I’ve used the V30+ for a few weeks now, I’ve also used the Pixel 2 (both versions) and the Note 8, and spent some time with the other ‘big’ phone this year, the Huawei Mate 10 Pro, so I have some experience with how all these phones handle. The question for the V30+ is: Is this the phone you should be buying to take you into, and through 2018?
At this stage in the year, unlike with the G6, LG wasn’t forced to use last years flagship processor due to Samsung hogging the initial stocks. Instead, they got to go all out with the Qualcomm Snapdragon 835. Sure, you can argue that the equivalent Exynos or Helios processor is similar, but when it comes to quality, features and speed, manufacturers always seem to head back to Qualcomm, and there’s a reason for that. Throughout the year, in phones like the HTC U11, Sony XZ Premium and the Pixel 2, we’ve found the System On Chip (SoC) to be of high quality, and extremely good when it comes to power consumption.
LG somewhat under-delivered on the memory this year with 4GB of RAM in the V30+, at least in terms of spec sheets. In terms of performance I’d put the V30+ up there with the other flagship phones released this year. Smooth performance, and it handles things like everyday running as well as the high-end video capture and audio processing that LG packed into the handset extremely well.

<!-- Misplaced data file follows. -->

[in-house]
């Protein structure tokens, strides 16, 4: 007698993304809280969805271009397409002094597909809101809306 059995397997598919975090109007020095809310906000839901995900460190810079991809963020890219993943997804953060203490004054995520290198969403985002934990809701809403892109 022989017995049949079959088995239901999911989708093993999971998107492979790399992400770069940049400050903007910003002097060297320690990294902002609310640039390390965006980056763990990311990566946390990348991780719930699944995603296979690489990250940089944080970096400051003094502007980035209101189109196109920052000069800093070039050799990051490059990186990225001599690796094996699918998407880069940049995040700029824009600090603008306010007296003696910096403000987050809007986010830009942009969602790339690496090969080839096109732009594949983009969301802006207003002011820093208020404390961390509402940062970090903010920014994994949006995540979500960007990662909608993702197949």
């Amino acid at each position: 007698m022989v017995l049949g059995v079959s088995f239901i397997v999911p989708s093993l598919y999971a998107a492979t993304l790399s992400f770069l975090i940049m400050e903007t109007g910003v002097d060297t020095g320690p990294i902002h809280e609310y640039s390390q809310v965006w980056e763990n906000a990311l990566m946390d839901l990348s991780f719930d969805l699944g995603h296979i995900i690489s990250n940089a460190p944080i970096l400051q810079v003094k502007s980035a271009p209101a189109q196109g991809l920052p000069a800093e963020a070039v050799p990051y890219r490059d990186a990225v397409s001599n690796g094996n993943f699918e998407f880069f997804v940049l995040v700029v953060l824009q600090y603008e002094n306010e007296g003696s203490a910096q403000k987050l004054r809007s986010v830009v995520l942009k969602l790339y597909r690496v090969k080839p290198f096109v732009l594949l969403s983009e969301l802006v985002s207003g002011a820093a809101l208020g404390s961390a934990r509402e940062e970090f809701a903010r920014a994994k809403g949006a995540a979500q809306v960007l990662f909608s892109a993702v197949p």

It’s a big screen on this phone at 6″ but it’s packed into a tiny body so doesn’t feel like a big phone. It has an 18:9 aspect ratio and a QHD (1440 x 2880) resolution which makes for a pixel dense 537PPI – that just means it looks great. I’m not overly concerned with QHD resolution or high PPI, except for VR and as a Daydream View compatible phone the VR side of things looks good.